FBI: Apple, Google data encryption goes too far

The FBI isn't too happy with Apple right now. They're lumping Google in for good measure, too. Director James Comey says he is "very concerned" about the encryption methods Apple and Google use for their devices. Not because they are too weak, but because they are beyond his reach.

Speaking to reporters at the FBI headquarters in Washington, Comey laid out his beliefs on the subject of information encryption, and feels companies that ramp-up their efforts are putting you and I "above the law":

I am a huge believer in the rule of law, but I am also a believer that no one in this country is beyond the law. What concerns me about this is companies marketing something expressly to allow people to place themselves above the law.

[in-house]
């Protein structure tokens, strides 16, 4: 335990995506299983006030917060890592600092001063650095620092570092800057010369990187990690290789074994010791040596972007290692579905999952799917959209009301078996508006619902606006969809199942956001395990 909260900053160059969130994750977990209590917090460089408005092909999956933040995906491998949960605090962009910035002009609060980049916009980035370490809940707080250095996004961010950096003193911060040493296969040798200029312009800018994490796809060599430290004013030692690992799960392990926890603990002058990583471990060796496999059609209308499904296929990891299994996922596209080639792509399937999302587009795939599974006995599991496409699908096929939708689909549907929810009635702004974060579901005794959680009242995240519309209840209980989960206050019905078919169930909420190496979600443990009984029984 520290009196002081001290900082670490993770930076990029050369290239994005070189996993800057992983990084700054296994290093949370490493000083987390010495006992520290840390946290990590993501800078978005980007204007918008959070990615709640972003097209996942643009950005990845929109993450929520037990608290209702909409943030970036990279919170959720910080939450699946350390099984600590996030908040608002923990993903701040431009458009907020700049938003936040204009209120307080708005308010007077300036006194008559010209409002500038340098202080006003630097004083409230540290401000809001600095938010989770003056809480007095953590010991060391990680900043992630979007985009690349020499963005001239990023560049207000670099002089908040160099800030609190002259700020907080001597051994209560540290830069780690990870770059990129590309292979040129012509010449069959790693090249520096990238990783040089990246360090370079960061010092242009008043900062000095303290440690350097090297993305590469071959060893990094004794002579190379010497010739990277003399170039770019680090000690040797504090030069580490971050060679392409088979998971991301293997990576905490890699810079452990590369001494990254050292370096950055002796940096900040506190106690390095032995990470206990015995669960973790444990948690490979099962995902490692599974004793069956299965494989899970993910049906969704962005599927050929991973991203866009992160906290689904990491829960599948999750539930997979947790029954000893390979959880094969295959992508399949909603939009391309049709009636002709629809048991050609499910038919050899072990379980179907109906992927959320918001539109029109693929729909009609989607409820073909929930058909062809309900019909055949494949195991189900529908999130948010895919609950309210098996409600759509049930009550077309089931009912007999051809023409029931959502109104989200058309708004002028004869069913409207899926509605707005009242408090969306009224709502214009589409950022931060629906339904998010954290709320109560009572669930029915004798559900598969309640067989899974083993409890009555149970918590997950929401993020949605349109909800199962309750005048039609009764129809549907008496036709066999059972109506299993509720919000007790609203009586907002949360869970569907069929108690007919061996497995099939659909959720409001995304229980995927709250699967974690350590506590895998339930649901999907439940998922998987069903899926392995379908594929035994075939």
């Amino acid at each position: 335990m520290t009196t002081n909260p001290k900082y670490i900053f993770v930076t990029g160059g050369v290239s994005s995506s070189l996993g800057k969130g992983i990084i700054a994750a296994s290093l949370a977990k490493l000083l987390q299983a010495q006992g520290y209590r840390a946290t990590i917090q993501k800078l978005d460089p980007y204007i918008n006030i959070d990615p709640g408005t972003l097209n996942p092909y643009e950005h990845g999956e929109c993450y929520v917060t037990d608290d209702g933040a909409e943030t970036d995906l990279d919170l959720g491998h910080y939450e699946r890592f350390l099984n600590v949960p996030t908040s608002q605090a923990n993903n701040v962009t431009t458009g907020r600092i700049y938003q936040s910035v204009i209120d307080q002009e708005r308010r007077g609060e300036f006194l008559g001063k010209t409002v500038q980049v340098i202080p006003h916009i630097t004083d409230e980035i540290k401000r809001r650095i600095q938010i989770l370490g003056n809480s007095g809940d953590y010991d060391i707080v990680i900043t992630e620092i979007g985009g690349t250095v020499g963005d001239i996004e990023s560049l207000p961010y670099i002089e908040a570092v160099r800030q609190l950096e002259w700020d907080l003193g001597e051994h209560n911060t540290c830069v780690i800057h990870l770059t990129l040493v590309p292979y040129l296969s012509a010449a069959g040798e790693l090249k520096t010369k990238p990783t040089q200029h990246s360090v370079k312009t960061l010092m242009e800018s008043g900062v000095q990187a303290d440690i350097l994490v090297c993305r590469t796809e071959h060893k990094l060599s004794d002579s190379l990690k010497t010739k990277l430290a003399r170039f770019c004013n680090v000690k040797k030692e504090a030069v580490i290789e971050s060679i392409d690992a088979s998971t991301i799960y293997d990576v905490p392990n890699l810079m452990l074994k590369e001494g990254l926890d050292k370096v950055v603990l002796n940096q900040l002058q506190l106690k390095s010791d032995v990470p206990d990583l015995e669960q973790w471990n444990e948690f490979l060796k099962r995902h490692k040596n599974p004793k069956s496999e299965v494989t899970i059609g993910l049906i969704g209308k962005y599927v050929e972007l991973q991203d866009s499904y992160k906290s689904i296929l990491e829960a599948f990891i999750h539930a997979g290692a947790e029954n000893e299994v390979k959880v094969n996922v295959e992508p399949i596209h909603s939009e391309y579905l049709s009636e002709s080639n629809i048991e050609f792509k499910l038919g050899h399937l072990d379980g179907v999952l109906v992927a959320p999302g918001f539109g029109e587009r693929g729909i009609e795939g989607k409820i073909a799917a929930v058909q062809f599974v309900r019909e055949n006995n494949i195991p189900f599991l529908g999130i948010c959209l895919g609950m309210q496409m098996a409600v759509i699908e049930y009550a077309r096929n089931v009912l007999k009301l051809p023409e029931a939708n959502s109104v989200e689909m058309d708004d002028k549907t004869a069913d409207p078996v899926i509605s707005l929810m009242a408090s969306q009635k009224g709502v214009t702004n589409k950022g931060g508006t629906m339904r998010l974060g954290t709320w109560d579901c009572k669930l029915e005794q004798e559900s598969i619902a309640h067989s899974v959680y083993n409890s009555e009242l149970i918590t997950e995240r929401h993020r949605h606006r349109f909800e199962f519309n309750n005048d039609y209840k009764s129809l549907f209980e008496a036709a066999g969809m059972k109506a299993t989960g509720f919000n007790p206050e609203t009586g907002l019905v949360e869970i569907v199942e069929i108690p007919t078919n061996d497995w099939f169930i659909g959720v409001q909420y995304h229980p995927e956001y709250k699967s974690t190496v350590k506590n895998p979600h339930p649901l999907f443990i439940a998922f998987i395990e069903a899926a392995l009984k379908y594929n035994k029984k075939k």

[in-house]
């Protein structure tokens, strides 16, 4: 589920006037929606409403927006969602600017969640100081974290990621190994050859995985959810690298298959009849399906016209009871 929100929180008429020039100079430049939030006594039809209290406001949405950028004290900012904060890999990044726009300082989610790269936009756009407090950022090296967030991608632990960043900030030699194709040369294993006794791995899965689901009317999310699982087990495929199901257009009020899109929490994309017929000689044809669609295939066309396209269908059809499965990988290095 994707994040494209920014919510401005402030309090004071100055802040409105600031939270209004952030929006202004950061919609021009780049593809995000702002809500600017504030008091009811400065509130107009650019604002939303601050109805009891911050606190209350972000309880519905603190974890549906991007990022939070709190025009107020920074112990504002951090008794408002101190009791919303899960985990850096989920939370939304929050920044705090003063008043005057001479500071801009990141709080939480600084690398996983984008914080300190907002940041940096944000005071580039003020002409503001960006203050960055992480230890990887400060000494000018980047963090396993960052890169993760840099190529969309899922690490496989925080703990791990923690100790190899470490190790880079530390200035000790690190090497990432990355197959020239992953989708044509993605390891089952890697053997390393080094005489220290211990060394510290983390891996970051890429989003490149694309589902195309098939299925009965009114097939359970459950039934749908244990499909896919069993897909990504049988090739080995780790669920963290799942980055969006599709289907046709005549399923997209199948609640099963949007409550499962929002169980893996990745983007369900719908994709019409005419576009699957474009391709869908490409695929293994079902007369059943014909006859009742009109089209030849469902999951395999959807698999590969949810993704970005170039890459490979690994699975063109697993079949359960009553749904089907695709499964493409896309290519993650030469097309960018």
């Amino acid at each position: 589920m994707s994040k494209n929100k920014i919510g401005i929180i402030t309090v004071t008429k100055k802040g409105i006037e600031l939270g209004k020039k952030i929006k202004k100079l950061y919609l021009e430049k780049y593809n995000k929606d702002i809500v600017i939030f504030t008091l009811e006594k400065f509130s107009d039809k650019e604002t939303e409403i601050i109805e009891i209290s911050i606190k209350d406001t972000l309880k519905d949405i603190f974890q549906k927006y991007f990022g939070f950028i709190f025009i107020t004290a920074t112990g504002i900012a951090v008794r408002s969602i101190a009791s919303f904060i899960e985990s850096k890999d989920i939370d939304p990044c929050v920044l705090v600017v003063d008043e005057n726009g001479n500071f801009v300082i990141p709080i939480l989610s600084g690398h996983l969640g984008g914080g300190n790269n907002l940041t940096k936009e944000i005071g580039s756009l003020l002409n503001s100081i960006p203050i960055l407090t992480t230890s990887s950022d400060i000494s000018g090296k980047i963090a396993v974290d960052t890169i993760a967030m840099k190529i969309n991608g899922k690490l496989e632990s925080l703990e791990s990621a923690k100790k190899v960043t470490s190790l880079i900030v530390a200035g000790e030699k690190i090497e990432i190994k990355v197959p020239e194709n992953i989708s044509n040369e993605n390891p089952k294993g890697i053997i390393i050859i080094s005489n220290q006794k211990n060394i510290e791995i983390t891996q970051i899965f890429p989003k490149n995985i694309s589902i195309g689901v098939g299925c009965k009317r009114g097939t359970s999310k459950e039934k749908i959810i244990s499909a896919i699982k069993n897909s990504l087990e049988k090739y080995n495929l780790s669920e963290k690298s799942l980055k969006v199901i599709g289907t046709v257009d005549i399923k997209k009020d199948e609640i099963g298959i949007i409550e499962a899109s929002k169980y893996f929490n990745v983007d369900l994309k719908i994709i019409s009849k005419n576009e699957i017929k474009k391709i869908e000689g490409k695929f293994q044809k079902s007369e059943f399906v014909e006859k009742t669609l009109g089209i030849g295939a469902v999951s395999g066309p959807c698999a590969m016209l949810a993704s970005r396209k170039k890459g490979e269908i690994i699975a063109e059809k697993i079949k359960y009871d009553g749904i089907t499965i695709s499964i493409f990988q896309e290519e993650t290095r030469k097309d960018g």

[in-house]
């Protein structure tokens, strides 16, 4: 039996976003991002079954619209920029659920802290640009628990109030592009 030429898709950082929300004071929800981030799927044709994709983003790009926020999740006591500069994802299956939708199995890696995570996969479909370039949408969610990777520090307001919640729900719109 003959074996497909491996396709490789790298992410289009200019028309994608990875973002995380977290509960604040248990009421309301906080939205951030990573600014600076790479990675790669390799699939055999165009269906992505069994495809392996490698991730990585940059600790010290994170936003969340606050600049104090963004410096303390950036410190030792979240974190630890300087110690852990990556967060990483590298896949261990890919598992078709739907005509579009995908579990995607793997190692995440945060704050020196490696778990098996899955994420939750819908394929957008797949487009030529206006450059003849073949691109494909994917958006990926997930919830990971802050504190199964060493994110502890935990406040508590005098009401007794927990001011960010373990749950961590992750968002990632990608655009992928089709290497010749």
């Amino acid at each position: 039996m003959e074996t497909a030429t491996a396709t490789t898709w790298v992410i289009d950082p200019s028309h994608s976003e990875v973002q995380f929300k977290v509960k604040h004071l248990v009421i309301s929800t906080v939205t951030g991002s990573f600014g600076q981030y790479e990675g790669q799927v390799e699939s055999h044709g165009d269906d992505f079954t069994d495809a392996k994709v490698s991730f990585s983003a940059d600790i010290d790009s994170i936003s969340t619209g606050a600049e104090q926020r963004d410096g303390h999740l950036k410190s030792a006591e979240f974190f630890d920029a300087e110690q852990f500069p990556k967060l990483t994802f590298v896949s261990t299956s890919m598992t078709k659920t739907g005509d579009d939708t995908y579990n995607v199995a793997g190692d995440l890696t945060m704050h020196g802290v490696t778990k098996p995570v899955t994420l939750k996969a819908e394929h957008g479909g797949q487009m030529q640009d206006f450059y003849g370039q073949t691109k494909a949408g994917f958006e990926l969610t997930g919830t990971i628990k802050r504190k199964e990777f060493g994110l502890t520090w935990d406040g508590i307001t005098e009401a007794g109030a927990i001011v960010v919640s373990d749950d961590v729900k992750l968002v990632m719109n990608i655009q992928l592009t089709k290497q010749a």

I like and believe very much that we should have to obtain a warrant from an independent judge to be able to take the content of anyone's closet or their smartphone. The notion that someone would market a closet that could never be opened — even if it involves a case involving a child kidnapper and a court order — to me does not make any sense.

Apple and Google both take the approach that what they can't access themselves can't be given to the authorities. Apple's support page for iOS 8, as well as CEO Tim Cook's talk with Charlie Rose, highlight that once Apple encrypts the data, it's beyond their grasp. According to Comey, "Google is marketing their Android the same way: Buy our phone and law-enforcement, even with legal process, can never get access to it".

In the wake of the realization of what the NSA has been up to, that's kind of the point.

Source: Huffington Post